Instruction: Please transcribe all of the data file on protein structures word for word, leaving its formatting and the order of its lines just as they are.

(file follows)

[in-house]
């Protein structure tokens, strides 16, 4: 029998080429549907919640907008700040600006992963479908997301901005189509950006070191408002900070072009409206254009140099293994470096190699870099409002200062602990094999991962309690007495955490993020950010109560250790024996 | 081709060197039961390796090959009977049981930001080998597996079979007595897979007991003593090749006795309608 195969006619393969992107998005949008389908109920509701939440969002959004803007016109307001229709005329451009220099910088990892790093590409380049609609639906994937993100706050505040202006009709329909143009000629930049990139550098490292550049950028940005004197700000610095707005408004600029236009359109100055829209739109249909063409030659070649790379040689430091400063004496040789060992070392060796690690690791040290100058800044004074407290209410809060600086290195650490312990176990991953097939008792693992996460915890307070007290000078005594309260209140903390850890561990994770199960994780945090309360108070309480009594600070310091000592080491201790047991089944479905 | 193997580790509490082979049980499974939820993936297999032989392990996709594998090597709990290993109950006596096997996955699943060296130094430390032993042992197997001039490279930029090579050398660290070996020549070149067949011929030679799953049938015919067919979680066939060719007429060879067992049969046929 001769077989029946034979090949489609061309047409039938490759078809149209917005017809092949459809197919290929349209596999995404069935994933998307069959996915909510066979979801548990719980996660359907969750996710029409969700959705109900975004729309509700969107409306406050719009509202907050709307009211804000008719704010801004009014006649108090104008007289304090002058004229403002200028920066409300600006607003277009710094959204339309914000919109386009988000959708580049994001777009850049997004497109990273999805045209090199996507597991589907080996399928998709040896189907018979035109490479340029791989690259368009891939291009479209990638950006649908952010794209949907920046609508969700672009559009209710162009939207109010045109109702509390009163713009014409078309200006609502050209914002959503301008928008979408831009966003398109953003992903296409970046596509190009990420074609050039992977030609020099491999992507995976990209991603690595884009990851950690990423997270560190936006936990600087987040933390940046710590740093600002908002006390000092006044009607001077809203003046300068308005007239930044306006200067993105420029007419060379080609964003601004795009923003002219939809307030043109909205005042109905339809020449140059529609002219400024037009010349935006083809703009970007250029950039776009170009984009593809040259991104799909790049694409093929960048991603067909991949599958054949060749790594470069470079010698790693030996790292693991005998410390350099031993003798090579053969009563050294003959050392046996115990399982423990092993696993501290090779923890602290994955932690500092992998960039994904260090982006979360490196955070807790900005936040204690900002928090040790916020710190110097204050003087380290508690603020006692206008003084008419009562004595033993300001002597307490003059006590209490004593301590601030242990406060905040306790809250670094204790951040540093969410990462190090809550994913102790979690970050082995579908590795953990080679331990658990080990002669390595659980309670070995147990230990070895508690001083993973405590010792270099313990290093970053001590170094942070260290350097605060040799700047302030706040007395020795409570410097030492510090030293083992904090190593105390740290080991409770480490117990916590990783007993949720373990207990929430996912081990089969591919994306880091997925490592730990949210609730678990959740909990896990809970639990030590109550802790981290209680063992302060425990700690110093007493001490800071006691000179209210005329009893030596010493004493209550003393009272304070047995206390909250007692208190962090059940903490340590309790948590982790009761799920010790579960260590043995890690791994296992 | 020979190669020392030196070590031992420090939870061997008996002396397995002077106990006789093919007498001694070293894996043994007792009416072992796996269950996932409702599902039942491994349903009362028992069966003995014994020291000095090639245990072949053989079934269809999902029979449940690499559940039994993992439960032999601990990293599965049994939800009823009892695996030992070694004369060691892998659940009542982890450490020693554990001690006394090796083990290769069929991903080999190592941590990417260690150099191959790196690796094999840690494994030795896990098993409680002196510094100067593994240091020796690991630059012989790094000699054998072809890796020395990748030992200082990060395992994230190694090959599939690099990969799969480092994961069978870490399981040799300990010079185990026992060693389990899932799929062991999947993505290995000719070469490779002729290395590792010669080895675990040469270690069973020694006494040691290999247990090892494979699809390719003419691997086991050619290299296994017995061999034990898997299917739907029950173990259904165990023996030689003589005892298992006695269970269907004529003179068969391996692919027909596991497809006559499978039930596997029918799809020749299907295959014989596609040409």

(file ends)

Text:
[in-house]
């Protein structure tokens, strides 16, 4: 029998080429549907919640907008700040600006992963479908997301901005189509950006070191408002900070072009409206254009140099293994470096190699870099409002200062602990094999991962309690007495955490993020950010109560250790024996 | 081709060197039961390796090959009977049981930001080998597996079979007595897979007991003593090749006795309608 195969006619393969992107998005949008389908109920509701939440969002959004803007016109307001229709005329451009220099910088990892790093590409380049609609639906994937993100706050505040202006009709329909143009000629930049990139550098490292550049950028940005004197700000610095707005408004600029236009359109100055829209739109249909063409030659070649790379040689430091400063004496040789060992070392060796690690690791040290100058800044004074407290209410809060600086290195650490312990176990991953097939008792693992996460915890307070007290000078005594309260209140903390850890561990994770199960994780945090309360108070309480009594600070310091000592080491201790047991089944479905 | 193997580790509490082979049980499974939820993936297999032989392990996709594998090597709990290993109950006596096997996955699943060296130094430390032993042992197997001039490279930029090579050398660290070996020549070149067949011929030679799953049938015919067919979680066939060719007429060879067992049969046929 001769077989029946034979090949489609061309047409039938490759078809149209917005017809092949459809197919290929349209596999995404069935994933998307069959996915909510066979979801548990719980996660359907969750996710029409969700959705109900975004729309509700969107409306406050719009509202907050709307009211804000008719704010801004009014006649108090104008007289304090002058004229403002200028920066409300600006607003277009710094959204339309914000919109386009988000959708580049994001777009850049997004497109990273999805045209090199996507597991589907080996399928998709040896189907018979035109490479340029791989690259368009891939291009479209990638950006649908952010794209949907920046609508969700672009559009209710162009939207109010045109109702509390009163713009014409078309200006609502050209914002959503301008928008979408831009966003398109953003992903296409970046596509190009990420074609050039992977030609020099491999992507995976990209991603690595884009990851950690990423997270560190936006936990600087987040933390940046710590740093600002908002006390000092006044009607001077809203003046300068308005007239930044306006200067993105420029007419060379080609964003601004795009923003002219939809307030043109909205005042109905339809020449140059529609002219400024037009010349935006083809703009970007250029950039776009170009984009593809040259991104799909790049694409093929960048991603067909991949599958054949060749790594470069470079010698790693030996790292693991005998410390350099031993003798090579053969009563050294003959050392046996115990399982423990092993696993501290090779923890602290994955932690500092992998960039994904260090982006979360490196955070807790900005936040204690900002928090040790916020710190110097204050003087380290508690603020006692206008003084008419009562004595033993300001002597307490003059006590209490004593301590601030242990406060905040306790809250670094204790951040540093969410990462190090809550994913102790979690970050082995579908590795953990080679331990658990080990002669390595659980309670070995147990230990070895508690001083993973405590010792270099313990290093970053001590170094942070260290350097605060040799700047302030706040007395020795409570410097030492510090030293083992904090190593105390740290080991409770480490117990916590990783007993949720373990207990929430996912081990089969591919994306880091997925490592730990949210609730678990959740909990896990809970639990030590109550802790981290209680063992302060425990700690110093007493001490800071006691000179209210005329009893030596010493004493209550003393009272304070047995206390909250007692208190962090059940903490340590309790948590982790009761799920010790579960260590043995890690791994296992 | 020979190669020392030196070590031992420090939870061997008996002396397995002077106990006789093919007498001694070293894996043994007792009416072992796996269950996932409702599902039942491994349903009362028992069966003995014994020291000095090639245990072949053989079934269809999902029979449940690499559940039994993992439960032999601990990293599965049994939800009823009892695996030992070694004369060691892998659940009542982890450490020693554990001690006394090796083990290769069929991903080999190592941590990417260690150099191959790196690796094999840690494994030795896990098993409680002196510094100067593994240091020796690991630059012989790094000699054998072809890796020395990748030992200082990060395992994230190694090959599939690099990969799969480092994961069978870490399981040799300990010079185990026992060693389990899932799929062991999947993505290995000719070469490779002729290395590792010669080895675990040469270690069973020694006494040691290999247990090892494979699809390719003419691997086991050619290299296994017995061999034990898997299917739907029950173990259904165990023996030689003589005892298992006695269970269907004529003179068969391996692919027909596991497809006559499978039930596997029918799809020749299907295959014989596609040409």